The Patriot Act: Its Effect on U.S. Tech Industry

February 15th, 2012

Could the Patriot Act slow down the tech industry in the United States? The Patriot Act provided a new opportunity for the military to protect the country after the September 11th attacks. However, now it has some foreign companies not willing to get into business with American companies. The problem is not the companies themselves but the technology they are using. That technology has an incredible impact on the way people do business in the US right now. Cloud computing is very useful but for foreign businesses, it seems like a risk.

What’s the Problem?

The problem with cloud computing is that it allows data to be stored in a “cloud” on the Internet. Anyone with the proper pass codes can access the information in the cloud and use it from virtually any location where there is an Internet connection. The problem is, though, foreign companies are leery about putting their private information on American company’s cloud systems. Could this provide an opportunity for the government to spy on their actions? Foreign competitors want companies to avoid working with American communities as a result.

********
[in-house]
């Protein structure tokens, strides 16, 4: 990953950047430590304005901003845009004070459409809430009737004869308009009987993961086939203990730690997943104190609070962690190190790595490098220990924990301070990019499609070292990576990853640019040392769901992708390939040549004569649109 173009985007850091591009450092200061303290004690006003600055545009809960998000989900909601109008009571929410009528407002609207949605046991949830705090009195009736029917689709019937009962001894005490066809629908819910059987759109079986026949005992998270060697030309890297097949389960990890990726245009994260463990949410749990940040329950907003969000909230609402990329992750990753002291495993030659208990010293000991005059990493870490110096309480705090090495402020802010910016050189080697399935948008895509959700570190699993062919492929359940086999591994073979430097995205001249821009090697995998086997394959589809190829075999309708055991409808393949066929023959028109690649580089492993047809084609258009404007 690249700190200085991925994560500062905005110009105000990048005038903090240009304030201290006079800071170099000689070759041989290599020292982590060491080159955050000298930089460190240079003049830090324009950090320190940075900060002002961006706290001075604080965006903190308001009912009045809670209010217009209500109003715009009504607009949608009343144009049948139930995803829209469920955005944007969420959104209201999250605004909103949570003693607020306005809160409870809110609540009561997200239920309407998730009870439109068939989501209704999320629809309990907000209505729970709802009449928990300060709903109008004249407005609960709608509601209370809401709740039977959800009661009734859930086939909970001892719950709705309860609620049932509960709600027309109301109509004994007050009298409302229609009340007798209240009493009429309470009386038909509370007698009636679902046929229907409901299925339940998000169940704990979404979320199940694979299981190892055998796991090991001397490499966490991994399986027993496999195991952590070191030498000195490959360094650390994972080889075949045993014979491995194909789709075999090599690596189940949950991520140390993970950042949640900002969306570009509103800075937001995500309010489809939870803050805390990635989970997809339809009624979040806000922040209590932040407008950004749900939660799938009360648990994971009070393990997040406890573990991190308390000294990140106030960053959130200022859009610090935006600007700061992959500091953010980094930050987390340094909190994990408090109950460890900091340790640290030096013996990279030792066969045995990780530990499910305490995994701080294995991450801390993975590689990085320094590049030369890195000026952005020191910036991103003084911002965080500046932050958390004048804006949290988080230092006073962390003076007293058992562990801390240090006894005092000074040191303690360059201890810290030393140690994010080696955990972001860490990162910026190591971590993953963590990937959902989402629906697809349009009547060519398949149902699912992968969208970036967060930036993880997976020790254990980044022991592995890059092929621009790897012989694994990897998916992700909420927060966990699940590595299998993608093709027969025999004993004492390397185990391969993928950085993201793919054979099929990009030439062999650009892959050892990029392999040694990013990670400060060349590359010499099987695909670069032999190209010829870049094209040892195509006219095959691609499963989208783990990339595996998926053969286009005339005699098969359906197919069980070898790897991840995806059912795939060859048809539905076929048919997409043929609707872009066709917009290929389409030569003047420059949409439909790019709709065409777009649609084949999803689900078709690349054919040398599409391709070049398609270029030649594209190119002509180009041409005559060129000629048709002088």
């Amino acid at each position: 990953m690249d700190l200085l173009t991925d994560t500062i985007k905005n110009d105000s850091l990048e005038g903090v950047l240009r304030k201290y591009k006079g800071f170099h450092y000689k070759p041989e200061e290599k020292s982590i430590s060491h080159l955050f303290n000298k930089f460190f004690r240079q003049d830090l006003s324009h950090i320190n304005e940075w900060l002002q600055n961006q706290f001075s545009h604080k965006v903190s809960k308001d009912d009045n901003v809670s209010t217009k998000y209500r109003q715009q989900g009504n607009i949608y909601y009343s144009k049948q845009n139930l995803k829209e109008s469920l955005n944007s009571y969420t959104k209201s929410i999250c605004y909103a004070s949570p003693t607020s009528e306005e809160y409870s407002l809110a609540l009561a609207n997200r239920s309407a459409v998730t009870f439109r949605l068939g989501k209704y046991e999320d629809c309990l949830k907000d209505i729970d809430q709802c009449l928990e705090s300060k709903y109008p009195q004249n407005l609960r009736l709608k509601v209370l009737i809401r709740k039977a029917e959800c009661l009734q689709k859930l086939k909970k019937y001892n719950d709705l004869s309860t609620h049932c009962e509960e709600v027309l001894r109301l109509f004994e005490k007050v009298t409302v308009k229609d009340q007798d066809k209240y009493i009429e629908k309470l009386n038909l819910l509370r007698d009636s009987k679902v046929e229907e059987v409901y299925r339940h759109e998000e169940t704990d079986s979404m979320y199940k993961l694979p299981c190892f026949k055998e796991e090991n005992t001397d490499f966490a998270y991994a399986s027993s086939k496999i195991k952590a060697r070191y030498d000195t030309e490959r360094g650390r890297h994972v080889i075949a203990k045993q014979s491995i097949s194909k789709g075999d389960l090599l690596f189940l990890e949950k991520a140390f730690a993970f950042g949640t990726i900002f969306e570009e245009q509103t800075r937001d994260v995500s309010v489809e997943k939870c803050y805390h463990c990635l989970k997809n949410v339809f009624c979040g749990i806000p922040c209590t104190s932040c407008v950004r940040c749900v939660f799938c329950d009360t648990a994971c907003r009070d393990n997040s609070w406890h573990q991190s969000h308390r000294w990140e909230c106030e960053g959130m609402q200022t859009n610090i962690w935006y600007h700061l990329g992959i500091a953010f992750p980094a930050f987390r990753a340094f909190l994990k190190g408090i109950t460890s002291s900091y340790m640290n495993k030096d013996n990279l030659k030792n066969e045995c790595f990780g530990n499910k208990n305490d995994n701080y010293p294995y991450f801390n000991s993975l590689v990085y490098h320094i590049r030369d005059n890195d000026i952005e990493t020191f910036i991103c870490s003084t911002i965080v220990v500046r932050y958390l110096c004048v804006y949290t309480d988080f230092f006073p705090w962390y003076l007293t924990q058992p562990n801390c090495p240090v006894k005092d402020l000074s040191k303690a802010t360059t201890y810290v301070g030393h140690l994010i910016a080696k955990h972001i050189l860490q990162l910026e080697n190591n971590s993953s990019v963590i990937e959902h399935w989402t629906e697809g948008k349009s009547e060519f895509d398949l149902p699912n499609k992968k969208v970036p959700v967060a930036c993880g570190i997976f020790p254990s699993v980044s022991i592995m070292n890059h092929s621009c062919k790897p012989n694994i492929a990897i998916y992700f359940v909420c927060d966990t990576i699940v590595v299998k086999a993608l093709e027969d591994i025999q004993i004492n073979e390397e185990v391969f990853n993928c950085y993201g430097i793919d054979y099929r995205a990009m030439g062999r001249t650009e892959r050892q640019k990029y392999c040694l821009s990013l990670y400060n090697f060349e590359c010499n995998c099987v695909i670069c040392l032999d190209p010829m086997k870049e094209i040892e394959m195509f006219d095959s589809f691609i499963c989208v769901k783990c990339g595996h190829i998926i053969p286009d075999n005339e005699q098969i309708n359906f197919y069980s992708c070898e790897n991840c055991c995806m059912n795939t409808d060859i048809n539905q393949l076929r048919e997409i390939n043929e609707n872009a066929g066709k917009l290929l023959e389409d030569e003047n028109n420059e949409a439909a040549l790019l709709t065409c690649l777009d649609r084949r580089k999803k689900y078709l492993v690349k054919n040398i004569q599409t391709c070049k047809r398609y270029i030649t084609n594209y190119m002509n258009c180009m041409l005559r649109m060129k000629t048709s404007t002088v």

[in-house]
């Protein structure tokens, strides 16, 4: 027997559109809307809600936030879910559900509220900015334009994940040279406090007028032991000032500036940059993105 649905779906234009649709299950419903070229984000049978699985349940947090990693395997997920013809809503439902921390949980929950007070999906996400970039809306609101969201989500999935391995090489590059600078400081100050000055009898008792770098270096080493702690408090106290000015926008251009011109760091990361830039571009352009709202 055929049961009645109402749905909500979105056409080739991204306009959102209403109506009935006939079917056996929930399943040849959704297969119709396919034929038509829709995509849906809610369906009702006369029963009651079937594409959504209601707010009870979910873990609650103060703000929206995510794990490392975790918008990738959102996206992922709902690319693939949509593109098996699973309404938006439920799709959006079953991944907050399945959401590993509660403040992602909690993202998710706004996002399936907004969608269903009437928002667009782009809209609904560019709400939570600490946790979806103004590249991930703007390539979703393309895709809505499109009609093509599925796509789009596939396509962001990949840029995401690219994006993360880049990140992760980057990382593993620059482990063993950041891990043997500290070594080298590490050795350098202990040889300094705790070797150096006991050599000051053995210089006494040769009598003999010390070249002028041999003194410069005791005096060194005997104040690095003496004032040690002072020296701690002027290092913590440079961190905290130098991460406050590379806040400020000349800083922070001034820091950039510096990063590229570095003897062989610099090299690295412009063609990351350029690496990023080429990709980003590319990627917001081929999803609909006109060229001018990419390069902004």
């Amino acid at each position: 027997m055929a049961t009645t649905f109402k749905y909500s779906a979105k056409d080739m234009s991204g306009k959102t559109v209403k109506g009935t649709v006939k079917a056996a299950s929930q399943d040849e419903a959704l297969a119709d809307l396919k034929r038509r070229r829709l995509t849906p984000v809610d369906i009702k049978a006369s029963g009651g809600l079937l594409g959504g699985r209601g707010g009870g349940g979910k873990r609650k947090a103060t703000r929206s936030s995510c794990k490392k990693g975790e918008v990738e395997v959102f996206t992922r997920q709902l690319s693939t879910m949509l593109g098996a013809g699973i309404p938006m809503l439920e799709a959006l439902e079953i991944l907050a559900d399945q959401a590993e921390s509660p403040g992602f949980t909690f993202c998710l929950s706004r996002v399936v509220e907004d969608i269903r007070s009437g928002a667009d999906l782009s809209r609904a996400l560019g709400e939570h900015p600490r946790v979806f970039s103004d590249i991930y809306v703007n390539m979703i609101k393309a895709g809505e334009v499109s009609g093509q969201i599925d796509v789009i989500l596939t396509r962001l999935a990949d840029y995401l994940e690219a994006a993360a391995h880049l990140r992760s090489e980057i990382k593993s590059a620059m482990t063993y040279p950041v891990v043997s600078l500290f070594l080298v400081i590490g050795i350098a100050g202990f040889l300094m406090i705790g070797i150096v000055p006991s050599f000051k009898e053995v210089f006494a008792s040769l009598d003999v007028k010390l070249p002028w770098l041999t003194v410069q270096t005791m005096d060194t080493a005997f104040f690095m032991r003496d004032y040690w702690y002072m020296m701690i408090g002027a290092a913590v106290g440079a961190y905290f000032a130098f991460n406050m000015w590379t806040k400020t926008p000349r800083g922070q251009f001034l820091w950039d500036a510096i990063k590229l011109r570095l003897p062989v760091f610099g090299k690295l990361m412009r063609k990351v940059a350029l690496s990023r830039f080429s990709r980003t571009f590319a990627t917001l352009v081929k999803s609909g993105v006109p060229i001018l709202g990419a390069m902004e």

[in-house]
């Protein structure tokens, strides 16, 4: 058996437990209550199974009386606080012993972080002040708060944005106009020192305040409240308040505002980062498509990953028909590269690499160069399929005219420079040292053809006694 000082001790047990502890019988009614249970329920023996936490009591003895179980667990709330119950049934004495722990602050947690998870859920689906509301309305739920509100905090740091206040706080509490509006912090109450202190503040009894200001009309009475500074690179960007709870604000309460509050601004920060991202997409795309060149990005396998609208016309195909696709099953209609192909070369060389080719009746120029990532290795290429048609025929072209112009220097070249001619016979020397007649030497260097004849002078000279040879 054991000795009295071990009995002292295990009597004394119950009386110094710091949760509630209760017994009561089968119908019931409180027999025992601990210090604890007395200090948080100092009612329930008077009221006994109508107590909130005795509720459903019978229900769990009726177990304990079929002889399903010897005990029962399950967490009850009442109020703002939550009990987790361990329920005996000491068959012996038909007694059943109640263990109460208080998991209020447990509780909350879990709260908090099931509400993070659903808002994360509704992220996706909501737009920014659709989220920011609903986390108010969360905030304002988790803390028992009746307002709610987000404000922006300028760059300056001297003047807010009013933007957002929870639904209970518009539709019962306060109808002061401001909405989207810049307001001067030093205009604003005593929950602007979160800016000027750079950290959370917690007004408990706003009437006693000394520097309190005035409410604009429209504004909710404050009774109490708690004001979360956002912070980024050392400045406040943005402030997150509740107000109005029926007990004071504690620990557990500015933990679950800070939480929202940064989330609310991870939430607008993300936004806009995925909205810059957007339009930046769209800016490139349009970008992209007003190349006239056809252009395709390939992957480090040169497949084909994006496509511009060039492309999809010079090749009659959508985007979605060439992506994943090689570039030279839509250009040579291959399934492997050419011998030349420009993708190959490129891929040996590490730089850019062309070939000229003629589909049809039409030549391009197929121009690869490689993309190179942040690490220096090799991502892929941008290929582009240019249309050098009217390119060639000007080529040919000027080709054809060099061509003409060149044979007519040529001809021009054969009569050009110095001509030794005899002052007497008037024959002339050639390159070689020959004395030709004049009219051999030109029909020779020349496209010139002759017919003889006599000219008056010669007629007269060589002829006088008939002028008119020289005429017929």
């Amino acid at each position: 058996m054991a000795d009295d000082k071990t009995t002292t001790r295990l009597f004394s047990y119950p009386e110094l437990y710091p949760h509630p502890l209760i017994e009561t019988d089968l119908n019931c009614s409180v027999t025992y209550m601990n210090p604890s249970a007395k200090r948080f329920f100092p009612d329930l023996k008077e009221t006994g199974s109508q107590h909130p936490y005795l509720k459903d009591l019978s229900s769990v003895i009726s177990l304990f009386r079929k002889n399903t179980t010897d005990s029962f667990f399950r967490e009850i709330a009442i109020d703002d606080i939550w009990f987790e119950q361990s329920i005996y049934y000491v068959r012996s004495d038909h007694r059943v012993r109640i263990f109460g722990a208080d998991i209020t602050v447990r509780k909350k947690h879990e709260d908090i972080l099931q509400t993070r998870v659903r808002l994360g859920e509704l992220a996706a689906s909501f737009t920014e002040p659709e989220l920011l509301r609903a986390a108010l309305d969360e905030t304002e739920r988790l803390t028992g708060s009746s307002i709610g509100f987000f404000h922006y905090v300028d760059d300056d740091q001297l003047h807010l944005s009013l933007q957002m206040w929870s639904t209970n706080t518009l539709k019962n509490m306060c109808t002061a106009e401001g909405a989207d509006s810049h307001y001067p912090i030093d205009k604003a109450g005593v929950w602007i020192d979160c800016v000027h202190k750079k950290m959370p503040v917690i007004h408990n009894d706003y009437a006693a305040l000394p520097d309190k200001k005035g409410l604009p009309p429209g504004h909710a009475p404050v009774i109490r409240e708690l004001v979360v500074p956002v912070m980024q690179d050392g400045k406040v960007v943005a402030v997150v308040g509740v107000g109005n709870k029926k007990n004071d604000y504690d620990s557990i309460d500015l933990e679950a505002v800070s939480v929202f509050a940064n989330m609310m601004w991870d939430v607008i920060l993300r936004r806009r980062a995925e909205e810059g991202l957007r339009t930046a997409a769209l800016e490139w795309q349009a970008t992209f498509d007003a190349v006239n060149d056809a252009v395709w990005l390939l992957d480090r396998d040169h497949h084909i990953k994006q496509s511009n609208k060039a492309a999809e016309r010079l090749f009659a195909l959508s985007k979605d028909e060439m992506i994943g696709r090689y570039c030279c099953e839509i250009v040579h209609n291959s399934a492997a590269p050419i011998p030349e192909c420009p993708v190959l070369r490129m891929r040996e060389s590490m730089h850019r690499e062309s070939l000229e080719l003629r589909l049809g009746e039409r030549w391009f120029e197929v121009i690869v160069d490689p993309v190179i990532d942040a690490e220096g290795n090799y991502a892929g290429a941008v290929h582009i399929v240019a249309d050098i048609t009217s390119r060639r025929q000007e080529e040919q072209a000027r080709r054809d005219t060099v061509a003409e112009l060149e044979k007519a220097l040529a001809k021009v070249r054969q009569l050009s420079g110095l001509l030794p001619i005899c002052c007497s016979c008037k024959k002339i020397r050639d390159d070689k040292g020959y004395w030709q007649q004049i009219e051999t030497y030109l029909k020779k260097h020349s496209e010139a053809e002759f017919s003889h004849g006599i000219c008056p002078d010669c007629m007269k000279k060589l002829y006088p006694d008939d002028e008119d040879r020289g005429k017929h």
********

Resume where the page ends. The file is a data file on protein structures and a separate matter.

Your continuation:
Actions Under Way

The good news is that something is being done to minimize this worry and to encourage foreign companies that the government has no need or interest in tapping into private, foreign company’s information. The Obama Administration is taking steps to encourage a full understanding of the Patriot Act as well as what it means to business. The White House is working on solutions as this has a potentially big negative impact on many US businesses, especially since other companies are using and already benefiting from cloud systems overseas.

The Patriot Act has worried business owners in Europe, Asia and throughout the world. The worry is that, under this law, foreign companies may be required to provide information at any time upon request by the federal government in the US.

The threat is real. In the Netherlands, for example, authorities seemed to consider the idea of blocking any US based cloud firms from actually bidding on and receiving contract bids from government programs. It was never put into place, but the fear is that other countries will put this type of limitation in place.

The true benefit of cloud management is having free information travel between sources. With some countries now requesting businesses cut into this and to keep communications within the country’s borders there is a risk to American companies in this firm. In a report on cloud computing that came out in 2011, 71 experts from companies such as Microsoft, Amazon and Salesforce have come forward to put pressure on Washington to take control over the situation. It could mean a large problem for companies who want and need to expand their services overseas.

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